2. User research to find product-market fit
Continuing on the theme of user research, once you already have customers, I liked what Rosie shared in this podcast episode about triangulating and continuous discovery.
💎 Triangulate product-market fit. Measure PMF in a couple of different ways so that you’re not just relying on one method. Look at different indicators: qualitative and quantitative.
Note: Don’t just use the “PMF survey”; some users might misunderstand the questions.
Rosie advocates to look at several signals because customers don’t always tell the truth:
💎 If you have a tiny sample size and no users coming in, it’s hard to measure anything, including PMF, because there’s too much noise. You might need to turn the tap on for a channel first.
💎 Apps relying on a celebrity or built by a celebrity tend to have strong organic acquisition. But often, they can not just start/ramp up paid acquisition because new users acquired via paid have no context or lower intent, and the onboarding has been optimized for people who know the brand.
Example: book as an acquisition channel
This is why Eric Seufert advises starting paid acquisition early on, so you’re optimizing for a more future-looking acquisition mix (even though your initial paid efforts are likely to cater to a more niche/qualified audience as well) because “The sooner you layer in paid traffic, the more efficient your paid traffic will be.”
💎 Some companies do a big “user research” project that takes 3 months, takes a lot of time and energy, and produces a report that becomes obsolete. Inserting user research into your process is more manageable and scalable. Example: calendly link in the app “give the team feedback” that generates a couple of calls every week, a Typeform survey, etc.
💎 Something you can take away from the customer personas framework: create a card each time you do a user interview, a visual representation (cartoon or screenshot of them with their permission), name, key quotes, problems, and journey. This helps refresh your memory quickly when revisiting.
What Rosie suggests here is a little different than trying to follow the user persona framework: it’s a way to make customer interviews memorable and more oriented towards the user journey than demographics.
In his article Buyer personas need to die a violent death, you’ll read some compelling arguments by Louis Grenier against using traditional marketing personas and instead suggests more of an “archetype”/”jobs-to-be-done” approach.
💎 For user research, look at the data first to identify particular segments that retain well (e.g., people who do sleep exercise retain better than those who do a meditation exercise) or have higher Lifetime value. Then, do some qualitative research around that specific segment to better understand those users and have concrete user stories.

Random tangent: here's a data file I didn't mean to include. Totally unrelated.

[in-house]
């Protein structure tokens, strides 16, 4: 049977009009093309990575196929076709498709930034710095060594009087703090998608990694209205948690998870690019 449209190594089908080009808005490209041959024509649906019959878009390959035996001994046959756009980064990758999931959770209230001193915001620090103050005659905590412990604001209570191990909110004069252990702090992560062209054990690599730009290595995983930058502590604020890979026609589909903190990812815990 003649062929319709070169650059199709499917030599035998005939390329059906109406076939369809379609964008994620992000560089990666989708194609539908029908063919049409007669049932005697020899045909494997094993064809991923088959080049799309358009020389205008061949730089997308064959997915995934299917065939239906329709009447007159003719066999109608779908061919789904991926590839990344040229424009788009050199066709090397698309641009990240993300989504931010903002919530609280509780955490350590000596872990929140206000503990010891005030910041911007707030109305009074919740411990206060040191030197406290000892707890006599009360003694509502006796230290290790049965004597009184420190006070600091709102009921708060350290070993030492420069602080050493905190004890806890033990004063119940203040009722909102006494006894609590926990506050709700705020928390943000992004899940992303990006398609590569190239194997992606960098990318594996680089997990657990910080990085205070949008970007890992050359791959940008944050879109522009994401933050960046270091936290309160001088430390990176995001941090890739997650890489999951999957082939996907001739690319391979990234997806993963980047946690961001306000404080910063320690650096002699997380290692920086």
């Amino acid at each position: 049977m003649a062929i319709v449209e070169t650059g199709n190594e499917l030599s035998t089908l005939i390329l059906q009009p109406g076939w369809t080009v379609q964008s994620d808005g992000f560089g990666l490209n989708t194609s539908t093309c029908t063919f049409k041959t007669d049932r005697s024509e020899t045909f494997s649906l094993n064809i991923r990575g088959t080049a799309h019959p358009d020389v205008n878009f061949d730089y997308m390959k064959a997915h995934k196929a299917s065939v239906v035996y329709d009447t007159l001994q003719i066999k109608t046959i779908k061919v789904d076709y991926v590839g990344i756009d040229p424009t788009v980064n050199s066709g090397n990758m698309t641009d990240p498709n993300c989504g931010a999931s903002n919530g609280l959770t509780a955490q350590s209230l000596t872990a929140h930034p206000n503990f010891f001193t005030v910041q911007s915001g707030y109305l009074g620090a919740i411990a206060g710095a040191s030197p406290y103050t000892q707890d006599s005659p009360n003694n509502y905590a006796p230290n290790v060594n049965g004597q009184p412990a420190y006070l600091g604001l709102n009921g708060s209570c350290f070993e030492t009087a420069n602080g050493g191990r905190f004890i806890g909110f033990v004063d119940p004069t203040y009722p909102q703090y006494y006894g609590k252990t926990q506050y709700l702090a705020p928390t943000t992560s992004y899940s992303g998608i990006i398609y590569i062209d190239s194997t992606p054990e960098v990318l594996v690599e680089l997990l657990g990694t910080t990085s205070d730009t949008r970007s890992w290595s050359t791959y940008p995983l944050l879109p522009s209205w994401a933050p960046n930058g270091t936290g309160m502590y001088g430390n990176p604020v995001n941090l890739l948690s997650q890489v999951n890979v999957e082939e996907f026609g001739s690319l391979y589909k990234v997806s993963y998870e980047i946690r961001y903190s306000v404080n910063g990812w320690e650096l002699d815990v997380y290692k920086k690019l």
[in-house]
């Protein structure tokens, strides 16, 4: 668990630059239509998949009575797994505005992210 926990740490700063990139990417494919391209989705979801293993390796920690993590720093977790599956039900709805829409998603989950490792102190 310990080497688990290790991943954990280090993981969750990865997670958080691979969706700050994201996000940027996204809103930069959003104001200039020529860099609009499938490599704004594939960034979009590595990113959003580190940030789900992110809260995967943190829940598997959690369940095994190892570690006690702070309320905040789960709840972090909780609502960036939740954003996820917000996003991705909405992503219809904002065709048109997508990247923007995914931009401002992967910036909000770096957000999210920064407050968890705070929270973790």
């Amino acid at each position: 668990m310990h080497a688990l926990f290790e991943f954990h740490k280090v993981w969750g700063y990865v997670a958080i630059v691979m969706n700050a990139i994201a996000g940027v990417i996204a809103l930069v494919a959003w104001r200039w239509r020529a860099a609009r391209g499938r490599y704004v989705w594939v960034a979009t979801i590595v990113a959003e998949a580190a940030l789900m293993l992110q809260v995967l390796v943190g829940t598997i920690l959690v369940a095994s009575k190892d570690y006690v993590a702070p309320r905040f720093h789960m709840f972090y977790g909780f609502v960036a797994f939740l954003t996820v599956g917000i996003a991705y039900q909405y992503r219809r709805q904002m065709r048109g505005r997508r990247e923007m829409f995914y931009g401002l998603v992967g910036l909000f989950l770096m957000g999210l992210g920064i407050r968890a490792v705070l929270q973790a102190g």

🎁 Bonus Gems
Some more insights you might find helpful on the user research and PMF topic!
💎 Finding product-market fit is not necessarily about “solving a problem”. In many instances, people are not conscious that they need a problem solved, and instead, PMF is found by making something 10x better (e.g., horses -> cars, Facebook -> TikTok).
This is a nice caveat to Andre’s process and insights I shared at the top of the newsletter because it reminds us that not all products are painkillers (which might make it harder to find PMF).
Andrew also shared some guidance when trying to find products that have a fit:
Build on top of existing behavior (something people are already doing)
Feed the ego (we are emotional beings)
Make a dream come true
💎 Product-market fit is not a binary thing: it’s a continuum, and you can always have more product-market fit. You can have multiple product-market fits if you’re dynamic with both your product and your marketing, which allows you to target multiple user segments.
Andy is not the only one saying this. Here is a quote from Greg Davis (Director of PMM at Atlas):
💎 The NY Times has a “product story” team that notices things starting to work in some of the one-offs/experimentation phases. Then, they test to find PMF for new formats that end up making the product more engaging (video, visuals, Live, etc.).
Alex Hardiman (Chief Product Officer at The New York Times) in An inside look at how the New York Times builds product (29:38)
Here, we can see that The New York Times is looking at PMF in the more granular “content-level” format.
💎 Step 1 is to establish product-market fit for the Ideal Customer Profile (ICP), people that exhibit strong retention today. Step 2 is to scale and own the market for the ICP. Step 3 is to build for the non-ICP in order.
Jesse Venticinque (Co-founder & CPO at Fitbod) in Product Lessons From a Profitable, $20M ARR Subscription App (28:45)
This plays into choosing offense vs. defense, where:
Defense is about maintaining PMF and preventing downside risks (competition, tech debt, etc.)
Offense is about investments that move the business forward (accelerating growth loops, expanding PMF into new platforms, adjacent audiences)
Defense is critical, but there comes a time when Offense is needed.
💎 You want to understand what is the problem that users are trying to solve by downloading your app and what is the actual perceived gap between the problem they’re trying to solve and the product solution. Process:
In your product analytics, identify a cohort of users who took some actions (e.g., 2-3 workout logs) and export a .csv.
Then go to userinterviews.com (which handles logistics/payment - free if you provide your users) and schedule 30-minute interviews with non-converters.
Jesse Venticinque (Co-founder & CPO at Fitbod) in Product Lessons From a Profitable, $20M ARR Subscription App (31:55)
💎 When you launch your app, it’s the worst it will ever be. So start by locking your entire app (with a free trial) to get the users that have enough of a pain point to be willing to pay for that app. Those are the early users you want to be building for.
Interesting advice here from Jake on how a hard paywall can help you focus on building for the right users so you can find PMF.
And before I leave, here is a quote to remind us that people can say something but do something different (hence the importance of triangulating):
“User research in all forms can be bullshit” - Andrew Oh (Product Manager at Stripe, formerly TikTok)
See you next time. Stay curious!
Like this edition? Let me know!
Product Market Fit Masterclass, a Techstars video
The Process to Finding PMF on Product School
One Size Doesn't Fit All: Diversifying UX for Incremental Gain at App Growth Summit Berlin
Product Lessons From a Profitable, $20M ARR Subscription App on the Sub Club podcast
Paywall Optimization and Best Practices, a RevenueCat webinar